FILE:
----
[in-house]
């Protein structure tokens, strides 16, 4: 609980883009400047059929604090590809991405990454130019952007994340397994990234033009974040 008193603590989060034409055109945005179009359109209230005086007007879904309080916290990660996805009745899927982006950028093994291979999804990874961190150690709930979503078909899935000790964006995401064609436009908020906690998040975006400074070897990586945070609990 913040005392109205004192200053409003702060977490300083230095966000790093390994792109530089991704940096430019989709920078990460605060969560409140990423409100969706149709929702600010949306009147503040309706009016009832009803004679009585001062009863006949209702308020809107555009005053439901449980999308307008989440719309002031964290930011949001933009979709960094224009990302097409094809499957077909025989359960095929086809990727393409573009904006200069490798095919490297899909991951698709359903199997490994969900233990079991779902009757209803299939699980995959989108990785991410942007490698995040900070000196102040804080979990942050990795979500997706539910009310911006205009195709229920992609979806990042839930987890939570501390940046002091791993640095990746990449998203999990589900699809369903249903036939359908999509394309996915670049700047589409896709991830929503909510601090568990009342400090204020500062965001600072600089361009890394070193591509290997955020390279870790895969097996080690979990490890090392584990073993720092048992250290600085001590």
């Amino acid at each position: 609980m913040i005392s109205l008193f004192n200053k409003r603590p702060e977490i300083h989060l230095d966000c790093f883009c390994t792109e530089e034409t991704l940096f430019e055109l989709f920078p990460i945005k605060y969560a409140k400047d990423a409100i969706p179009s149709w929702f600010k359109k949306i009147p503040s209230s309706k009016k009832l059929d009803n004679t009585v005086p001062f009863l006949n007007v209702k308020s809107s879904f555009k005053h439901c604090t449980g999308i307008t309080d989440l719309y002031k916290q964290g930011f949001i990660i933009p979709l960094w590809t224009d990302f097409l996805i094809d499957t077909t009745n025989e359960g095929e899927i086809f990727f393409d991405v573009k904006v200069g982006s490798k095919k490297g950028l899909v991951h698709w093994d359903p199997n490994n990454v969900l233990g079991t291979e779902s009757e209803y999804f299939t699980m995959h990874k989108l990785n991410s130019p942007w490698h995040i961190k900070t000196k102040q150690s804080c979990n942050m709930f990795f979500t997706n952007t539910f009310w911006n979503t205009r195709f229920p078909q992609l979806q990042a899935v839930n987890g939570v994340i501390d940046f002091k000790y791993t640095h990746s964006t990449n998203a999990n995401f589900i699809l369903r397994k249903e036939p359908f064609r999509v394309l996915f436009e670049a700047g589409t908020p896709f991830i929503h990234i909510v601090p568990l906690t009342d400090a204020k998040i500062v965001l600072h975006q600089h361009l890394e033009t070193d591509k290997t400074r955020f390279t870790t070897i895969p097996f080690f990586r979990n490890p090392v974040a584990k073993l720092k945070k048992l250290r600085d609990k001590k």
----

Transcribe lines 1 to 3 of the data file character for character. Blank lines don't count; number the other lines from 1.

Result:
[in-house]
């Protein structure tokens, strides 16, 4: 609980883009400047059929604090590809991405990454130019952007994340397994990234033009974040 008193603590989060034409055109945005179009359109209230005086007007879904309080916290990660996805009745899927982006950028093994291979999804990874961190150690709930979503078909899935000790964006995401064609436009908020906690998040975006400074070897990586945070609990 913040005392109205004192200053409003702060977490300083230095966000790093390994792109530089991704940096430019989709920078990460605060969560409140990423409100969706149709929702600010949306009147503040309706009016009832009803004679009585001062009863006949209702308020809107555009005053439901449980999308307008989440719309002031964290930011949001933009979709960094224009990302097409094809499957077909025989359960095929086809990727393409573009904006200069490798095919490297899909991951698709359903199997490994969900233990079991779902009757209803299939699980995959989108990785991410942007490698995040900070000196102040804080979990942050990795979500997706539910009310911006205009195709229920992609979806990042839930987890939570501390940046002091791993640095990746990449998203999990589900699809369903249903036939359908999509394309996915670049700047589409896709991830929503909510601090568990009342400090204020500062965001600072600089361009890394070193591509290997955020390279870790895969097996080690979990490890090392584990073993720092048992250290600085001590």
């Amino acid at each position: 609980m913040i005392s109205l008193f004192n200053k409003r603590p702060e977490i300083h989060l230095d966000c790093f883009c390994t792109e530089e034409t991704l940096f430019e055109l989709f920078p990460i945005k605060y969560a409140k400047d990423a409100i969706p179009s149709w929702f600010k359109k949306i009147p503040s209230s309706k009016k009832l059929d009803n004679t009585v005086p001062f009863l006949n007007v209702k308020s809107s879904f555009k005053h439901c604090t449980g999308i307008t309080d989440l719309y002031k916290q964290g930011f949001i990660i933009p979709l960094w590809t224009d990302f097409l996805i094809d499957t077909t009745n025989e359960g095929e899927i086809f990727f393409d991405v573009k904006v200069g982006s490798k095919k490297g950028l899909v991951h698709w093994d359903p199997n490994n990454v969900l233990g079991t291979e779902s009757e209803y999804f299939t699980m995959h990874k989108l990785n991410s130019p942007w490698h995040i961190k900070t000196k102040q150690s804080c979990n942050m709930f990795f979500t997706n952007t539910f009310w911006n979503t205009r195709f229920p078909q992609l979806q990042a899935v839930n987890g939570v994340i501390d940046f002091k000790y791993t640095h990746s964006t990449n998203a999990n995401f589900i699809l369903r397994k249903e036939p359908f064609r999509v394309l996915f436009e670049a700047g589409t908020p896709f991830i929503h990234i909510v601090p568990l906690t009342d400090a204020k998040i500062v965001l600072h975006q600089h361009l890394e033009t070193d591509k290997t400074r955020f390279t870790t070897i895969p097996f080690f990586r979990n490890p090392v974040a584990k073993l720092k945070k048992l250290r600085d609990k001590k």